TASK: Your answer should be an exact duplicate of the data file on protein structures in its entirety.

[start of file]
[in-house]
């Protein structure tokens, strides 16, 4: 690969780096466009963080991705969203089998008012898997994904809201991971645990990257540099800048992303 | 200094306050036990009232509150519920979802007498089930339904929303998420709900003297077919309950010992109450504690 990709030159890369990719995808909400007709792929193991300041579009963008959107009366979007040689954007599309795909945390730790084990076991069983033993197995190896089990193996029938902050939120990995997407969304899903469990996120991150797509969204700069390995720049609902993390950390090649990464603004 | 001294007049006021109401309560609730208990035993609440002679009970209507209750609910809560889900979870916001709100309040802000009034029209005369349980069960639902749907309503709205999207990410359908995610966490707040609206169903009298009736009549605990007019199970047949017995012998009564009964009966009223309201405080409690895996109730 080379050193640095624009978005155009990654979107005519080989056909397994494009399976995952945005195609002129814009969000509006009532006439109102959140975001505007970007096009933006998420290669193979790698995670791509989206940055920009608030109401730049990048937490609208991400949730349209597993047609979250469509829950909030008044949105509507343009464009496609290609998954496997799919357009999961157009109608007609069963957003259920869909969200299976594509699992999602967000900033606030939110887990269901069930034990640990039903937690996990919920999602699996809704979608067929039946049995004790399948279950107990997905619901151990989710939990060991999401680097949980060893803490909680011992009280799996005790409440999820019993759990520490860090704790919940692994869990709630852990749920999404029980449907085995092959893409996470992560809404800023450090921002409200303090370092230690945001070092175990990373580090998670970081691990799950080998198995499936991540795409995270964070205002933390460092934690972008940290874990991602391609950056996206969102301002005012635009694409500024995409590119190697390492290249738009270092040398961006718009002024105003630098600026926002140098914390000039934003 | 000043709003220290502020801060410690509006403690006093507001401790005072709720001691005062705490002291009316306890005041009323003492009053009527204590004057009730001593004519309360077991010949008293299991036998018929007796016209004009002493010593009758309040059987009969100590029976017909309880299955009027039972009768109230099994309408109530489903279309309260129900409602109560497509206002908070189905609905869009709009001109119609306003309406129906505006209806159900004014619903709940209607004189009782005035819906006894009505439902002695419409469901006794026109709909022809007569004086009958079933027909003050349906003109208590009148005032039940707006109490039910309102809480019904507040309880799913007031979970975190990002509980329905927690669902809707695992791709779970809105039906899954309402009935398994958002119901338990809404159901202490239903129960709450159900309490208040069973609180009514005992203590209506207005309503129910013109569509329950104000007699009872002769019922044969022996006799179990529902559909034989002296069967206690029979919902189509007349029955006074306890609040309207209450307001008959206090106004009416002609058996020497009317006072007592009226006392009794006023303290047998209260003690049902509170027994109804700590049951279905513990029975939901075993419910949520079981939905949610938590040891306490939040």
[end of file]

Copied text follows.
[in-house]
């Protein structure tokens, strides 16, 4: 690969780096466009963080991705969203089998008012898997994904809201991971645990990257540099800048992303 | 200094306050036990009232509150519920979802007498089930339904929303998420709900003297077919309950010992109450504690 990709030159890369990719995808909400007709792929193991300041579009963008959107009366979007040689954007599309795909945390730790084990076991069983033993197995190896089990193996029938902050939120990995997407969304899903469990996120991150797509969204700069390995720049609902993390950390090649990464603004 | 001294007049006021109401309560609730208990035993609440002679009970209507209750609910809560889900979870916001709100309040802000009034029209005369349980069960639902749907309503709205999207990410359908995610966490707040609206169903009298009736009549605990007019199970047949017995012998009564009964009966009223309201405080409690895996109730 080379050193640095624009978005155009990654979107005519080989056909397994494009399976995952945005195609002129814009969000509006009532006439109102959140975001505007970007096009933006998420290669193979790698995670791509989206940055920009608030109401730049990048937490609208991400949730349209597993047609979250469509829950909030008044949105509507343009464009496609290609998954496997799919357009999961157009109608007609069963957003259920869909969200299976594509699992999602967000900033606030939110887990269901069930034990640990039903937690996990919920999602699996809704979608067929039946049995004790399948279950107990997905619901151990989710939990060991999401680097949980060893803490909680011992009280799996005790409440999820019993759990520490860090704790919940692994869990709630852990749920999404029980449907085995092959893409996470992560809404800023450090921002409200303090370092230690945001070092175990990373580090998670970081691990799950080998198995499936991540795409995270964070205002933390460092934690972008940290874990991602391609950056996206969102301002005012635009694409500024995409590119190697390492290249738009270092040398961006718009002024105003630098600026926002140098914390000039934003 | 000043709003220290502020801060410690509006403690006093507001401790005072709720001691005062705490002291009316306890005041009323003492009053009527204590004057009730001593004519309360077991010949008293299991036998018929007796016209004009002493010593009758309040059987009969100590029976017909309880299955009027039972009768109230099994309408109530489903279309309260129900409602109560497509206002908070189905609905869009709009001109119609306003309406129906505006209806159900004014619903709940209607004189009782005035819906006894009505439902002695419409469901006794026109709909022809007569004086009958079933027909003050349906003109208590009148005032039940707006109490039910309102809480019904507040309880799913007031979970975190990002509980329905927690669902809707695992791709779970809105039906899954309402009935398994958002119901338990809404159901202490239903129960709450159900309490208040069973609180009514005992203590209506207005309503129910013109569509329950104000007699009872002769019922044969022996006799179990529902559909034989002296069967206690029979919902189509007349029955006074306890609040309207209450307001008959206090106004009416002609058996020497009317006072007592009226006392009794006023303290047998209260003690049902509170027994109804700590049951279905513990029975939901075993419910949520079981939905949610938590040891306490939040």